Published Date: 02 Oct, 2006 (9:41 PM)
By: Team Mangalorean
Photographs: R.K. Bhat
Mangalore Sept 26: About 40 kms away from Mangalore and 15 kms away from Kasargod in a peaceful place called Kumbla, lies Anathapura, Kerala’s only lake temple. The temple nestles serenely amidst the abundant beauty of nature with a rectangular lake surrounding it on all sides.
Built in the 9th century, the Ananthapura Temple is said to be the original abode of Anandapadmanabha, the deity of Sree Padmanabha Swami Temple, Thiruvananthapuram.
A huge cave which faces the North East corner of the lake is believed to be the entrance from here to Thiruvananthapuram, the capital city of Kerala. A small pit at the cave entrance is treated as sacred as it always has water in it. It is believed that Lord Vishnu went through this cave to reach Thiruvananthapuram and hence the temple is known as the original source of the world renowned Sri Padmanabhaswamy of Thiruvananthapuram.
The seven original idols found in the temple are made of neither metal nor stone, but of a combination of about 108 materials collected from Kashmir to Kanyakumari and are called Kadusharkara yogam.
The walls of the temple are adorned with spectacular murals and one of its unique features is a 16th century epigraph with engravings in the Tulu script. A very old fort named Sarpakattu, which means even a serpent cannot climb it, surrounds the temple. Tourists and worshippers frequent this place and usually choose to stay in the Devaragudde Palace nearby.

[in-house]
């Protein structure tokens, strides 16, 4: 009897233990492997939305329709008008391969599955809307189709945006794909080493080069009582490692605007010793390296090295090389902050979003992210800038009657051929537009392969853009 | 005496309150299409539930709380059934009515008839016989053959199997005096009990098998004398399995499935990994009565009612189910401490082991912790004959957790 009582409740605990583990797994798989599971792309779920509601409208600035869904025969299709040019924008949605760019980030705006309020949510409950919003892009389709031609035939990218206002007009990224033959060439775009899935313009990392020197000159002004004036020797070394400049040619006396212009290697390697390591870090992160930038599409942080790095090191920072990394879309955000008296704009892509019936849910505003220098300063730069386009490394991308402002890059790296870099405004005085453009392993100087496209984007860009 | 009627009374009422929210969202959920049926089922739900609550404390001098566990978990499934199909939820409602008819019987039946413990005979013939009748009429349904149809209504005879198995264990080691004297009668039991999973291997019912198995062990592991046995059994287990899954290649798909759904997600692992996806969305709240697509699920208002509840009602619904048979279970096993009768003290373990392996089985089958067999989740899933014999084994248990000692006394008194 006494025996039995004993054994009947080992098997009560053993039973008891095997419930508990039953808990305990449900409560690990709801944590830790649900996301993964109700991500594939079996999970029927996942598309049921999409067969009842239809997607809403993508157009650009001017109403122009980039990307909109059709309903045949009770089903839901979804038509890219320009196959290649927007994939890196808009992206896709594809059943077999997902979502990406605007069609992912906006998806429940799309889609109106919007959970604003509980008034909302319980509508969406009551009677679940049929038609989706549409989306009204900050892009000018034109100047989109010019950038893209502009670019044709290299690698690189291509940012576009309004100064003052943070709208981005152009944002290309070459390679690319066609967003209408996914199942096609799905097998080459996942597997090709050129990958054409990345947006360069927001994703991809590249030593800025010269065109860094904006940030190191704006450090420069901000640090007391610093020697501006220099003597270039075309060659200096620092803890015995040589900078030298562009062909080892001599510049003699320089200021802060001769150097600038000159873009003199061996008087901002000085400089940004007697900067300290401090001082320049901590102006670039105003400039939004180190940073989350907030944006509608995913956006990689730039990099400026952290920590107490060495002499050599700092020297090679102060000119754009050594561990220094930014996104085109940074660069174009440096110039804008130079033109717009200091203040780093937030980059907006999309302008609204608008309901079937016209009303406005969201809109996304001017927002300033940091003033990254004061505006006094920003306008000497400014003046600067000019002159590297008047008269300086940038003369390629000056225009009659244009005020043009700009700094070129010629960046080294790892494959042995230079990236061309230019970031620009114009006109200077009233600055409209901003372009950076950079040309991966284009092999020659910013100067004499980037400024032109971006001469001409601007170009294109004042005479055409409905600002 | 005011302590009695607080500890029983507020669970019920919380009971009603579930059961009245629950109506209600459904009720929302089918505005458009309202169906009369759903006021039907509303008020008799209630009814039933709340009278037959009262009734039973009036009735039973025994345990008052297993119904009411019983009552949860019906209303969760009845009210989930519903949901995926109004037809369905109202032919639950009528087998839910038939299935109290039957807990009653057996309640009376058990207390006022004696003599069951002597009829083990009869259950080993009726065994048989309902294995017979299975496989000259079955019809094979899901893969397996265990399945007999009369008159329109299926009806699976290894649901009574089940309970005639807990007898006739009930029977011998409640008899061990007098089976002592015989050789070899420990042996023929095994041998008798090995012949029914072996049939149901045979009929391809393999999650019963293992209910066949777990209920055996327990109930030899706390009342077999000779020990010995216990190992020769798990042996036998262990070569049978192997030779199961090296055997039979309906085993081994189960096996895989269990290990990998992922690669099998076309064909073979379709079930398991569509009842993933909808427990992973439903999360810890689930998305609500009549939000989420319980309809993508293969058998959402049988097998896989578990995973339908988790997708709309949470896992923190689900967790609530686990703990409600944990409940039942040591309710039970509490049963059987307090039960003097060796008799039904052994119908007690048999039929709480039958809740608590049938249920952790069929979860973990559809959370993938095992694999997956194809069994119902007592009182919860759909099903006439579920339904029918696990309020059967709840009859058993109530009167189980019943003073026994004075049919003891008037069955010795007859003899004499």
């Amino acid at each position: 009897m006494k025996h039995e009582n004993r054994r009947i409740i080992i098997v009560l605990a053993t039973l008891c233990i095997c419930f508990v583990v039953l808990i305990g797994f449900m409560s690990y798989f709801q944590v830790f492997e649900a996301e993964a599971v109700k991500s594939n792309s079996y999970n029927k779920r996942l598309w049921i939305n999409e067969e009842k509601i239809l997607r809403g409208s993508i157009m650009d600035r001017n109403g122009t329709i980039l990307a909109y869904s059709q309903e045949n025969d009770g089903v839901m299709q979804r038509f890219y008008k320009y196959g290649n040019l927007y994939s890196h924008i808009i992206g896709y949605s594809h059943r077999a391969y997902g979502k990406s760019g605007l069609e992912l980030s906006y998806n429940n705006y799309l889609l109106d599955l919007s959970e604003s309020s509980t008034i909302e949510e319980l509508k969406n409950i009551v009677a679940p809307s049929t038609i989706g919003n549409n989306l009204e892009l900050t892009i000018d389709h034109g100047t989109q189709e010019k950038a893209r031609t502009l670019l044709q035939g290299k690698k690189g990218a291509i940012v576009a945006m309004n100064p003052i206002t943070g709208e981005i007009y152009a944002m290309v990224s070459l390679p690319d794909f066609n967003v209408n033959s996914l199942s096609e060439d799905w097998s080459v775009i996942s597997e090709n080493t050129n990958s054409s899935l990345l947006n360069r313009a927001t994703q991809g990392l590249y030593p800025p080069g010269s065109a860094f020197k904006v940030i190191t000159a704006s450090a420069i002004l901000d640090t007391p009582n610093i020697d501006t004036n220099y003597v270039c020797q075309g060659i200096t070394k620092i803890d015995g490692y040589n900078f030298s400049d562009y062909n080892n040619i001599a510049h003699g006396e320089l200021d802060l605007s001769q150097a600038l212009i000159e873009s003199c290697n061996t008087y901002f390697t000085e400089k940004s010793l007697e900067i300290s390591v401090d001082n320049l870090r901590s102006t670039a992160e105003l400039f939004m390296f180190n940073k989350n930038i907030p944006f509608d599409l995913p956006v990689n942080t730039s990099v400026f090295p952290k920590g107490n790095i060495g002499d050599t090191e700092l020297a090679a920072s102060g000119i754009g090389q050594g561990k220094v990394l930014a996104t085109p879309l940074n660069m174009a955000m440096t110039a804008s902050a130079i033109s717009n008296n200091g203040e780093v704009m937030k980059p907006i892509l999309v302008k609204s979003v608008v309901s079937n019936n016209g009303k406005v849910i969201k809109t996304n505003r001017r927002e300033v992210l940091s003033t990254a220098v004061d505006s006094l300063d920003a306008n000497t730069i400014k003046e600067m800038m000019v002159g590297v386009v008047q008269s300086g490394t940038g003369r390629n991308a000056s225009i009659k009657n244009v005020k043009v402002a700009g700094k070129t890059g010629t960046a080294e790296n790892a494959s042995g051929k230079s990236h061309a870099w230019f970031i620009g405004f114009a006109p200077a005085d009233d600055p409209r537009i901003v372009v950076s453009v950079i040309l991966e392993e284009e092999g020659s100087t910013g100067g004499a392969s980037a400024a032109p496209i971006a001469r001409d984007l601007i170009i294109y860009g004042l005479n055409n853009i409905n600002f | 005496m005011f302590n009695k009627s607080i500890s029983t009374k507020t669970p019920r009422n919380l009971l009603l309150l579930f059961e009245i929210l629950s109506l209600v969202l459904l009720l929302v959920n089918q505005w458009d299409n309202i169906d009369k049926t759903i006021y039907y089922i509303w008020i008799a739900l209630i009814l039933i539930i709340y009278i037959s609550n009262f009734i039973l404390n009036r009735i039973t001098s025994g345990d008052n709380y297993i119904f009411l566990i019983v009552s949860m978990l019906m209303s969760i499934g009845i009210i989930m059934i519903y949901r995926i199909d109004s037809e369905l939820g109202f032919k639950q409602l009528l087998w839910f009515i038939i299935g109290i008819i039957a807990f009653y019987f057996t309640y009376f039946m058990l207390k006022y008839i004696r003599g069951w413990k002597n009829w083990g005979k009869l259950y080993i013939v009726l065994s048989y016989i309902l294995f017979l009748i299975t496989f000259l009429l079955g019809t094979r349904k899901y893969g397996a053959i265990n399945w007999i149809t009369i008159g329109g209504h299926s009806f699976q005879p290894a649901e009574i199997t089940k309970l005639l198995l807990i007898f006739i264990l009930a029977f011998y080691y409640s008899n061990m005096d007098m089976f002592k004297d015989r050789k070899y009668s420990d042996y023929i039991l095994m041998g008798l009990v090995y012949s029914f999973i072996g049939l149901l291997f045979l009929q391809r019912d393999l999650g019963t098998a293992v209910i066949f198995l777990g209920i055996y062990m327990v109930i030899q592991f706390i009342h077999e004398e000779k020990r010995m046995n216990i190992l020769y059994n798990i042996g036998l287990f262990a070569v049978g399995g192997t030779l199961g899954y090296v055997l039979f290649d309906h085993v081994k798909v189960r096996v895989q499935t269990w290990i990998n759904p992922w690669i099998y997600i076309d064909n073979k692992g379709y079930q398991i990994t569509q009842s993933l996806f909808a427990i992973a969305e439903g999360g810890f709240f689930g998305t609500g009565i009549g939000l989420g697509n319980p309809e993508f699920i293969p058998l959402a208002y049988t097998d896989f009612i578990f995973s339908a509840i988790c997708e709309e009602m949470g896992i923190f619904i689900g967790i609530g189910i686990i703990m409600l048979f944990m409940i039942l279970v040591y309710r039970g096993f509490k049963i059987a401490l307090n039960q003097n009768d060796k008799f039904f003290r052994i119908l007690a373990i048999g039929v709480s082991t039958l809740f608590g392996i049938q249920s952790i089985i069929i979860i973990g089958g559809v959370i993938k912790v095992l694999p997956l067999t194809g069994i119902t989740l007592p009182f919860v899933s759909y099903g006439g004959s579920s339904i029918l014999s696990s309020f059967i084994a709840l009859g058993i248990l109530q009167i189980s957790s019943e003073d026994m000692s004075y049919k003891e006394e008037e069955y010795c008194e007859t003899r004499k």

What is perhaps most unique about this temple is the presence of Babia, a pure vegetarian human-friendly male crocodile who lives in the cave and lake waters. In fact it is believed to have existed there for many years and is revered as the guardian and messenger of the temple. The legend goes that there is only one crocodile in the lake at a time. When one crocodile dies, another one appears in the lake.
In actual fact, the temple authorities told Mangalorean.com that there were two crocodiles living here. One crocodile was killed by the British when this temple was attacked. At present there is only one crocodile, Babia, and Babia is believed to be 76 years old.
The temple officials feed it a gruel made of rice and jaggery, which is actually the prasadam offered by the devotees. Babia religiously sticks to his lunch timings and is there at exactly 1:30 in the afternoon to have his lunch. He does not seem to mind that he is not offered any dinner. Strangely, he seems to be completely satisfied with his vegetarian diet and does not harm anyone not even the fish in the lake.
The lake temple is open to all visitors regardless of caste or creed. The District Promotion Council has plans to preserve the temple and its surroundings for its uniqueness. The annual festival at this temple is in the second fortnight of April.
The temple is currently under renovation and if any one would like to extend their help, they can contact the temple at the following address:
Board of Trustees
Sri Anantha Padmanabha Swamy Temple
P.O. Kannur via Kumbla